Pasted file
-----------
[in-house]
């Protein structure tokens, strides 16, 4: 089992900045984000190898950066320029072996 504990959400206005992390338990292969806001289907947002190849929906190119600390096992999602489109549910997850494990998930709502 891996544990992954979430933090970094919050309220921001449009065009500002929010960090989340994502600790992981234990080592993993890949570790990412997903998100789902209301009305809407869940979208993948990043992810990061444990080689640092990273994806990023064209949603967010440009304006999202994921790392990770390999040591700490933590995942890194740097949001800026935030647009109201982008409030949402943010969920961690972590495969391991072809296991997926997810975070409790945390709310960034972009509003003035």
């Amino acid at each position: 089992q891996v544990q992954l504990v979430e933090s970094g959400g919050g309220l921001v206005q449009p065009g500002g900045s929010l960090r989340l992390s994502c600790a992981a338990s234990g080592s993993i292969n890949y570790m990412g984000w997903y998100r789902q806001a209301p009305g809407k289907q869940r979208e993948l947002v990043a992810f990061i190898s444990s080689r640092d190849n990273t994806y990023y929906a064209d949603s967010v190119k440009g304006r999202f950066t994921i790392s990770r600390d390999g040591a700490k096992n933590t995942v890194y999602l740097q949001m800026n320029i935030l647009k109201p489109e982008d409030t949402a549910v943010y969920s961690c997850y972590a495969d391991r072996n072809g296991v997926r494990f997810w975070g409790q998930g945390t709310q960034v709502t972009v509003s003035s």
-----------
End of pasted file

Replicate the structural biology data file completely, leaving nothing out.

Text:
[in-house]
């Protein structure tokens, strides 16, 4: 089992900045984000190898950066320029072996 504990959400206005992390338990292969806001289907947002190849929906190119600390096992999602489109549910997850494990998930709502 891996544990992954979430933090970094919050309220921001449009065009500002929010960090989340994502600790992981234990080592993993890949570790990412997903998100789902209301009305809407869940979208993948990043992810990061444990080689640092990273994806990023064209949603967010440009304006999202994921790392990770390999040591700490933590995942890194740097949001800026935030647009109201982008409030949402943010969920961690972590495969391991072809296991997926997810975070409790945390709310960034972009509003003035």
């Amino acid at each position: 089992q891996v544990q992954l504990v979430e933090s970094g959400g919050g309220l921001v206005q449009p065009g500002g900045s929010l960090r989340l992390s994502c600790a992981a338990s234990g080592s993993i292969n890949y570790m990412g984000w997903y998100r789902q806001a209301p009305g809407k289907q869940r979208e993948l947002v990043a992810f990061i190898s444990s080689r640092d190849n990273t994806y990023y929906a064209d949603s967010v190119k440009g304006r999202f950066t994921i790392s990770r600390d390999g040591a700490k096992n933590t995942v890194y999602l740097q949001m800026n320029i935030l647009k109201p489109e982008d409030t949402a549910v943010y969920s961690c997850y972590a495969d391991r072996n072809g296991v997926r494990f997810w975070g409790q998930g945390t709310q960034v709502t972009v509003s003035s």